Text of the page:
New Northwood civic leadership; outgoing president calls for audit of Historical Society of Frankford[VIDEO]

New Northwood Civic Association board leadership was introduced Tuesday night, but a familiar voice took hold.

After a debate raged at last month’s meeting around the necessary quorum and other group charter rules surrounding the choosing of new board members, not a single vote was cast at the December meeting.

Instead, new civic president Joe Krause, formerly board vice president, said the board had largely remained the same, except for his promotion and a single new nomination. The group’s charter allows for board nominations to fill vacant seats, Krause said, so no vote was necessary.

Krause is replacing the outspoken and fiery Barry Howell, who retired from the board yet still grabbed the spotlight Tuesday, as he is known to do, by calling for an audit of the finances of the Historical Society of Frankford, something close to a neighborhood sacred cow.

In kicking off his tenure and distancing himself from Howell, Krause listed a number of goals for his leadership: to rebuild a fractured relationship with the civic groups of the adjacent Frankford neighborhood, help develop the Frankford Avenue corridor, bolster Northwood civic attendance, combat vacant and poorly maintained homes and other efforts.

Krause’s vice president and the lone new board member, Frank Bennett, an attorney who moved to the neighborhood a year ago to renovate a Castor Avenue home with his family [sidebar], said he wants to lobby for more police presence:

“We are a fairly dedicated tax base here in Northwood, and yet we don’t seem to have the dedicated police force for it,” he said.

Krause’s promotion and Bennett’s nomination aside, the board is full of familiar faces, including years-long members Gina Panchella, Renee Hudson and Lou Kubik, the latter of whom said he has more than a decade on the board. Longtime board treasurer Bill Rodebaugh remains in his position, though Krause said his work schedule has kept him from attending regularly, if at all, in recent years, and so he may also step down.

Until that happens, the big changes to the board are a fairly young lawyer joining and a rough-hewn, former longshoreman union boss leaving.

Howell, the retired union manager who cites his boxing and hardscrabble Fishtown upbringing often, has become something of a controversial leader during his time, a role he seems to relish.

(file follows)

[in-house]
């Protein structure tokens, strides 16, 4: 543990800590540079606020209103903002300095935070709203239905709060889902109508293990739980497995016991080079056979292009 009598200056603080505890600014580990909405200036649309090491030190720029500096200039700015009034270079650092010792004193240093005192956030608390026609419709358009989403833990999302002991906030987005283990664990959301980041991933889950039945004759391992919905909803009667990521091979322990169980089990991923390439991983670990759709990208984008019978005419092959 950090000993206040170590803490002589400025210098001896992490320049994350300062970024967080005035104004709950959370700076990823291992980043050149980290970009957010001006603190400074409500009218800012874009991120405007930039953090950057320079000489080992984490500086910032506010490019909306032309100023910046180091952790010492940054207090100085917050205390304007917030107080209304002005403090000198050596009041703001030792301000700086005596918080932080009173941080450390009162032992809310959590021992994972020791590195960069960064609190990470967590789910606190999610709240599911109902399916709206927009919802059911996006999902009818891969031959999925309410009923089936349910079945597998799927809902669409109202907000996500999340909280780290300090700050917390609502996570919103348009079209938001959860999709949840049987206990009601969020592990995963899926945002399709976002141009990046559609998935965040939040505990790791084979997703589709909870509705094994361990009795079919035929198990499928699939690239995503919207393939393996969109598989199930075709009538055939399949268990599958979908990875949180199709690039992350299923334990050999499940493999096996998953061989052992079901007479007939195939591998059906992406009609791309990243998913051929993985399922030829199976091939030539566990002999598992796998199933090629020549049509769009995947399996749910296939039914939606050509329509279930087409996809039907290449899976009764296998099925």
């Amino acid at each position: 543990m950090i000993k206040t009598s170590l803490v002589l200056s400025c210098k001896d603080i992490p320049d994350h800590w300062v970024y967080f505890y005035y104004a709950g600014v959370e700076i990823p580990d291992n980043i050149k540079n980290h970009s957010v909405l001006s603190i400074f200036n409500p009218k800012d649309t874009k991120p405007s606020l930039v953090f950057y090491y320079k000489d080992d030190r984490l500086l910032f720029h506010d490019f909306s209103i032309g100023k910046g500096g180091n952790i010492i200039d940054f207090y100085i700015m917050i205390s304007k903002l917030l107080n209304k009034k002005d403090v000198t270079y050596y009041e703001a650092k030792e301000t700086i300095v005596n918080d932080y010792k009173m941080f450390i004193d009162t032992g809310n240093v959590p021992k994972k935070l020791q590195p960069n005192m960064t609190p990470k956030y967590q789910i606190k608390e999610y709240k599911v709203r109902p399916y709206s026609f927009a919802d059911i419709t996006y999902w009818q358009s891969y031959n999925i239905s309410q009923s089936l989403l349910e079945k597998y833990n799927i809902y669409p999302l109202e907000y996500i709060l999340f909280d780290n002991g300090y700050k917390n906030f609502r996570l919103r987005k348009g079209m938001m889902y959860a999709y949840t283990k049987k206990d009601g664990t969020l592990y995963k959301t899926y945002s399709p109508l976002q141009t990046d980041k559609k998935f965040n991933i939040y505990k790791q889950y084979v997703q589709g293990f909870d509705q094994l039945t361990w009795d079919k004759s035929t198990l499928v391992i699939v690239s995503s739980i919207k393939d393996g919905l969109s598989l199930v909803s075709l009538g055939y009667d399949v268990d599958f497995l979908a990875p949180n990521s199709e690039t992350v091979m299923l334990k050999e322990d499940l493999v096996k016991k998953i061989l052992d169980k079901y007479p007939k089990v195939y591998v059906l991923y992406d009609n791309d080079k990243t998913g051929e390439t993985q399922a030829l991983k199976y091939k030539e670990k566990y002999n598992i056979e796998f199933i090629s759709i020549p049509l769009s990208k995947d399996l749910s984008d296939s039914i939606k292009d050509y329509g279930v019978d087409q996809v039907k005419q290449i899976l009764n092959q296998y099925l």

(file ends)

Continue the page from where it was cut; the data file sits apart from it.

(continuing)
With Howell, all of the board members, save newcomer Bennett and apparent bystander Rodebaugh, were part of the insurgency that led the fall 2007 ouster of Howell’s predecessor and frequent critic Joe Menkevich, whom they criticized for disorganization and inaction, and Menkevich’s collaborator Len Williams. The vote to remove Menkevich and put Howell in power remains a point of division in the neighborhood four years later.

Despite the turnover, Howell, who said he left the board to focus more on his St. James Lutheran Church parish fundraising, was in attendance and about as vocal as ever.

In a less than subtle jab to another critic of his, Howell implored the new board to focus its efforts in 2012 on investigating grants and other funding efforts by local nonprofits that he claimed aren’t truly benefiting the community, calling out by name the often-treasured Historical Society of Frankford.

“They’re just a bunch of little old ladies who don’t live in the neighborhood drinking tea,” Howell said. “Where is all that grant money they get going?”

It speaks to the level of divisiveness that remains in the neighborhood: Debbie Klak, a former Historical Society director who defended Menkevich in his 2007 battle with Howell, raised questions last month about the board’s voting practices and Tuesday seemed to be getting retribution for that criticism. Klak wasn’t in attendance Tuesday and none of the relatively small collection of a dozen residents brought up any concerns about the 2012 board nomination process.

Krause, the new Northwood president and longtime Howell ally, tried to avoid the fracas and remain more balanced.

“It’s safe to say I’m going to be different than Barry. For one, I don’t talk as much,” said Krause, laughing. “I want to listen and act on resident needs.”

Howell said he agreed: “Joe is going to be a good president. He won’t get in as many fights as I do.”

Also at the meeting: Recycle Bank’s rewards program community outreach manager Felicia Parker-Cox updated residents on the effort to encourage residents to recycle by offering coupons and gift cards. She yurged residents to sign up and answered questions about the program. Find out more at the company’s website here. She also added that the city now accepts the recycling of wax coated milk and juice containers. Wrapping paper is also recyclable, she added.

Residents also voiced concerns about residents parking on lawns and the looming seasonal battle with snow removal and reduced parking availability. The recurrent issue of poorly kept homes was also briefly addressed.

Said Howell, always good for color: “You can’t change a scumbag. Our biggest problem in Northwood is people moving in who don’t care.”

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